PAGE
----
A little research into medieval weapons would have been nice. Early on Kathryn writes Sir Kieran's broadsword weighs in at 30 lbs. I thought it might be a typo, but nearer the end of the book she writes that the sword is 33 lbs. That ONLY 7 to 10 TIMES heaver than any real broadsword. Can you imagine swinging a 30+ pound plank of steel all day when your life depends on it? No, that's because no matter how massive anyones chest or arms are you can't swing 30 pounds all day and expect to live.
Brian's performance is the best part of this selection, give him more of a story to work with and he will only make it better.
The insight of a soviet spymaster is more than enlightening; he gives answers to questions western intelligence services didn't even know to ask. Although I like and read history, I tend to listen to fiction; having said that, I really enjoyed this one. If you like popular histories, and the nuts and bolts of cold war espionage, this might be the book for you.
This was my first foray into Foreworld. Although The Book of the Seven Hands is listed as the seventh Foreworld story, but I think it stands well on it's own. If you are a fan of Fritz Leiber's Fafhrd and the Grey Mouser, Pierre Pavel's Cardinal's Blades, or Dumas' Musketeers, then try this. I am looking forward to experiencing the other Foreworld stories.
It's not huge (in terms of the story) but if you enjoy a little hinted at surprise or two in a book ending, you won't be disappointed.
This is the first Nick Podehl book I have listened to. I thought it added to the story.
I downloaded the free kindle book although I had not started to read it yet. I picked the Audible copy up to whispersync them. I didn't make it out of Ch 2 before I had had enough. I thought it would be a funny yet straightforward take on a mother of three hunting the people responsible for her husbands murder. It's not...for me at least. Too much graphic sex and not enough story.
Perhaps the next Crispin Guest, or Victor the assassin novel?
Didn't love Melissa Moran's work, although it's honestly hard to say. The story bothered me so much I didn't really get a chance to truly gauge the performance.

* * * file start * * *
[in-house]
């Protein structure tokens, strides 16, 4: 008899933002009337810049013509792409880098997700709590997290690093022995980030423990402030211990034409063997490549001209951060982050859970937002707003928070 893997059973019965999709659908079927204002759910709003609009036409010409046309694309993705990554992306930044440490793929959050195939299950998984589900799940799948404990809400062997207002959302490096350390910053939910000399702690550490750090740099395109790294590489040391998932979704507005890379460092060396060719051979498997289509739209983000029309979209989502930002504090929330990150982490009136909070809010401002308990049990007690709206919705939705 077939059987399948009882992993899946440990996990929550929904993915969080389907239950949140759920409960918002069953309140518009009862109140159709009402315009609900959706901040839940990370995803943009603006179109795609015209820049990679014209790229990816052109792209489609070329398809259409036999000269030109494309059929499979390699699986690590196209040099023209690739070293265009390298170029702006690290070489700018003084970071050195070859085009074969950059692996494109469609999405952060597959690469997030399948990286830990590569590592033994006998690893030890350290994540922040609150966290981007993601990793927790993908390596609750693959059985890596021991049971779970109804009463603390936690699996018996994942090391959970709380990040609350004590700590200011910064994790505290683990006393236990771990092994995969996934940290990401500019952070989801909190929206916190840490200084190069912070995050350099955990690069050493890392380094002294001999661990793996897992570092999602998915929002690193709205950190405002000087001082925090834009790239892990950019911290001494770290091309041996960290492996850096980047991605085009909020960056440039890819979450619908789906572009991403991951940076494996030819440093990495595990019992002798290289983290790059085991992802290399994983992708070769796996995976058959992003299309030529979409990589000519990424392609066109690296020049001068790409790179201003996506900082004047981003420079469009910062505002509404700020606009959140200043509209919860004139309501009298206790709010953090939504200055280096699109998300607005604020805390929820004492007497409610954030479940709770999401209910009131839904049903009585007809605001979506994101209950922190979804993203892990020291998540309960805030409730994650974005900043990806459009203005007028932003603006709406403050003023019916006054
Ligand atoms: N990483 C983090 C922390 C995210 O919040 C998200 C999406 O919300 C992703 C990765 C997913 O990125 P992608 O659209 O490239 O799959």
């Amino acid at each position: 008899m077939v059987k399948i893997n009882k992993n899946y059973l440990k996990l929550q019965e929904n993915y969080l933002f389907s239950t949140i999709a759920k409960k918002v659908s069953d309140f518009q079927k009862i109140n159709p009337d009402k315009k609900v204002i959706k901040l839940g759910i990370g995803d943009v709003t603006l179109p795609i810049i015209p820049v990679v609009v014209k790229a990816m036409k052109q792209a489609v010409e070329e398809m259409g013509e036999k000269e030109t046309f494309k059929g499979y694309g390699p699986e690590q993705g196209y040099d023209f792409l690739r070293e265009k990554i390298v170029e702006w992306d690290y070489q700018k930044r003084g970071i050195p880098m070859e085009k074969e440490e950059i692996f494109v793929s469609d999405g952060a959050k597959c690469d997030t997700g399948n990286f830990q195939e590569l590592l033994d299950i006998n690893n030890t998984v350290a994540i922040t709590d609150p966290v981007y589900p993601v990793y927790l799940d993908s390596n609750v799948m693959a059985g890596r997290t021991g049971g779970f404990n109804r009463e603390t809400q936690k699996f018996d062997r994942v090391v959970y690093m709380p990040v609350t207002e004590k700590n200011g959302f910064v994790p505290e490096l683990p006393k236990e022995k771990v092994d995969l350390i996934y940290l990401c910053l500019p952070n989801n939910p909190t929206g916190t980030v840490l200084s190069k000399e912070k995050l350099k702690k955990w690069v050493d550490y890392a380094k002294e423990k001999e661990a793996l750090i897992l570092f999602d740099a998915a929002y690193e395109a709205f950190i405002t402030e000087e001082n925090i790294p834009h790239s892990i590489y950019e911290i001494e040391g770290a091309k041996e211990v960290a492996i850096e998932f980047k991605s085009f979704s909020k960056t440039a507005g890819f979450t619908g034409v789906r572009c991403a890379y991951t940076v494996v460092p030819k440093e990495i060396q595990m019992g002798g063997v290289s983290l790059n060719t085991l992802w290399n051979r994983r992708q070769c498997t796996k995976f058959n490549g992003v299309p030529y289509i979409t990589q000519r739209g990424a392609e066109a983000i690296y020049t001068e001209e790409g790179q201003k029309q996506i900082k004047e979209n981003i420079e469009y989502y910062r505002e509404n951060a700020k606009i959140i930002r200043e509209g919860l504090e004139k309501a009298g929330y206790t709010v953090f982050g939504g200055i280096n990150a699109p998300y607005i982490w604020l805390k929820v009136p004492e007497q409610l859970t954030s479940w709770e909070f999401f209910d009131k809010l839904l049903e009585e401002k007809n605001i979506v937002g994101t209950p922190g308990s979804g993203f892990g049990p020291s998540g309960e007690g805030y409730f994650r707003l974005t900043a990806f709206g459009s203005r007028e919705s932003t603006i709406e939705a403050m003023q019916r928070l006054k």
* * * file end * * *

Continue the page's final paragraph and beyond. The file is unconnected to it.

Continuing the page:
The basic plot is interesting, I just don't care for the way Josie Brown goes about fleshing out the story. I can deal with sex in a book (i.e. George R.R.Martin's work) when I have to, but enough is enough, and as I said I wasn't out of chapter 2 when I pulled the face curtain and punched out.
Unless you like a (very) trashy (romance??) novel, I'd pass this one by. I'll be dumping my free copy off the kindle as well.
I enjoyed the midlevel setting nearly as much as the characters Jeri and Michael bring to life. Crispin is a likable guy, not perfect buy any means, but he is very likable. I know it's not going to happen anytime soon but I still found myself pulling hard for him to regain his former glory. Maybe someday? Of course Crispin (and Jack) take center stage, but the secondary and tertiary characters as just as enjoyable (or dislikable) in their roles. The sheriff in particular was fun follow through the story.
I found the plot-threads kept the story fresh. Crispin is called in to investigate a murder. Then he is asked to look into... something else as well. As the story unfolds you appreciate the complexity of the plot and all the while Crispin's fall from nobility hangs in the background. I really liked the way the story fits together.
I have seven other books that Mr. Page narrates in my library. This one is at least as good as Michael's other performances. Some other reviewers don't seem to care for his work, but I find his narration adds to the story.
This book went far to quickly and I'm looking forward to purchasing the next in the series.
I tend to rate books/performances lower than most people, so if you're a fan of mysteries and/or historical fiction give Crispin a chance. I think you'll enjoy the listen.
I first read about Fafhrd and the Gray Mouser in high school. The years have past, yet I was pleased to see the story was as enjoyable as I remembered. A definite addition to your collection ... if you enjoy reading about lovable rouges forging strong friendships while experiencing fascinating adventures. The Snow Women, and the Unholy Grail are fun, but the Hugo and Nebula winning "Ill Met in Lankhmar" is a personal favorite.
As a good narrator should, the performance only added to the story.